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Teachers and Students as Co-Learners

Toward a Mutual Value Theory

Series:

Dengting Boyanton

Teaching is hard. Many teachers find it stressful. New teachers often lose their enthusiasm. The special education population is skyrocketing. Students are losing their motivation. What has gone wrong? How can we create powerful learning in students? Most importantly, how can we bring joy back to the classroom? Mutual value theory, as developed by Dengting Boyanton, asserts that to generate powerful learning, four essential values must be instilled in both students and teachers:
1. self-value – both students and teachers value themselves highly
2. perceived self-value—both consider themselves to be highly valued by others
3. other-value – both value each other highly
4. course-value – both value the course highly
Since 2007, the author has applied this theory to her classroom teaching and has received overwhelmingly positive feedback. Students describe her courses as motivating, engaging, enjoyable, respectful, and empowering. Based on both theory and personal teaching experiences, Teachers and Students as Co-Learners: Toward a Mutual Value Theory will help readers develop a deeper understanding of learning, re-ignite their enthusiasm, and, most importantly, create powerful teaching and learning in the classroom.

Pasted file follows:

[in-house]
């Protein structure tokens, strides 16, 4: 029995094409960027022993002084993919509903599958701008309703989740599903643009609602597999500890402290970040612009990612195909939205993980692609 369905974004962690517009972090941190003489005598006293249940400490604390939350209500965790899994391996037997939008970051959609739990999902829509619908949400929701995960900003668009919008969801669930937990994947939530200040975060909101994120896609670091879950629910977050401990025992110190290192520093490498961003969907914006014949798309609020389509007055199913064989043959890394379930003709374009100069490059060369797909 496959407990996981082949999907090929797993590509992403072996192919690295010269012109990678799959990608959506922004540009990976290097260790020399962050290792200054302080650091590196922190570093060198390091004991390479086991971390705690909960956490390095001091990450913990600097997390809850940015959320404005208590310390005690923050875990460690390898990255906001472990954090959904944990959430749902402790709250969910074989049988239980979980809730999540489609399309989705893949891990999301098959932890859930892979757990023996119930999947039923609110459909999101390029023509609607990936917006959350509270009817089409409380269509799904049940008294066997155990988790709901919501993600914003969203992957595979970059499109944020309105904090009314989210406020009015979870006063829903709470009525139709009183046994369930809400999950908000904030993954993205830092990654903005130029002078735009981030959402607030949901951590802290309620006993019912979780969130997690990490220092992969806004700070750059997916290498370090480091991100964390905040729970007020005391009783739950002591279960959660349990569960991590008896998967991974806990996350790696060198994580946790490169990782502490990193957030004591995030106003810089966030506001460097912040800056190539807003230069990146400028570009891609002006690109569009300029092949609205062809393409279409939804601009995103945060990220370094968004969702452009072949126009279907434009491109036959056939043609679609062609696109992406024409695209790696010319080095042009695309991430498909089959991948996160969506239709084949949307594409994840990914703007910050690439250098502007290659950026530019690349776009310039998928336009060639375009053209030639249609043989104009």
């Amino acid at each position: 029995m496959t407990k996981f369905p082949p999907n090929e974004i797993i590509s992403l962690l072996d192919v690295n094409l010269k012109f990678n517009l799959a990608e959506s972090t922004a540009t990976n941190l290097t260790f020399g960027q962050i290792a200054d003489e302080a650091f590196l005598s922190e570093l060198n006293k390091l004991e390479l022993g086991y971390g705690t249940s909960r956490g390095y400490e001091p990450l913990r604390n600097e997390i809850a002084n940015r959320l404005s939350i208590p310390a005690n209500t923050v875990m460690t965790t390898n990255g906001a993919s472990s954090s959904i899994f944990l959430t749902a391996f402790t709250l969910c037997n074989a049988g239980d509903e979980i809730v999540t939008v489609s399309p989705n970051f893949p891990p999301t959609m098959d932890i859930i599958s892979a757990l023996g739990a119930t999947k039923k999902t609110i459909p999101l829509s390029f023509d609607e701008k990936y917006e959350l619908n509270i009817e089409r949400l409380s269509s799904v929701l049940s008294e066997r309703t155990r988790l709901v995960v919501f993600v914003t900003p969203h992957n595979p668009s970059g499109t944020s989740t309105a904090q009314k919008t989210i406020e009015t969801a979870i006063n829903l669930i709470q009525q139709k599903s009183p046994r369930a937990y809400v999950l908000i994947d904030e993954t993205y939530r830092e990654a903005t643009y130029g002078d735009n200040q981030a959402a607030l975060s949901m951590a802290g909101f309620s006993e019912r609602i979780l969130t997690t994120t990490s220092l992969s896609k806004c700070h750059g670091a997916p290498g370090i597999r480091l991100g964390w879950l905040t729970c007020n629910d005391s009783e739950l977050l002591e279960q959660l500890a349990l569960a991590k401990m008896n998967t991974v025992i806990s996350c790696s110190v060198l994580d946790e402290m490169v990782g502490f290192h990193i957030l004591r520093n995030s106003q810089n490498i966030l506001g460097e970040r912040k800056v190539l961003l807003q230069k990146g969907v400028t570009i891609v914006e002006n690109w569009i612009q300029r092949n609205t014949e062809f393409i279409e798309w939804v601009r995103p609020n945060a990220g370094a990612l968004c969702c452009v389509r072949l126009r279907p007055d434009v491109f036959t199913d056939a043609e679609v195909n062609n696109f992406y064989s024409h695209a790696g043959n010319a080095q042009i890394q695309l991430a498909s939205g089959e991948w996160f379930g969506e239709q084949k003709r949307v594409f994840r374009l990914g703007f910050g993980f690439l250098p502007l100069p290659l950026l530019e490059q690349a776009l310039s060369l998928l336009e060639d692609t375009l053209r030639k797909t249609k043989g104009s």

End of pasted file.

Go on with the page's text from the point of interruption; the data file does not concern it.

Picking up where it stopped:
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Chapter 2. Value

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. 2 .

VALUE

Meaning of Value

Value is an essential attribute with any learning factor and, as mentioned earlier, each participant in the classroom setting (both student and teacher) functions both as a valuer who assigns values to other people or objects and as a valuee who is subject to such value judgment. What does “value” mean in this context? It is the evaluation assigned to certain qualities of self or others. In general, this evaluation covers three aspects: positivity (e.g., is this quality positive?), acceptability (e.g., is this quality acceptable?), and significance (e.g., is this quality significant?). “Significant” here means the valuer thinks highly of certain qualities and views them as favorable. Based on the valuer’s evaluation results in these three areas, the assigned value can vary across three different levels: to deny, to accept, and to appreciate (Table 2.1).

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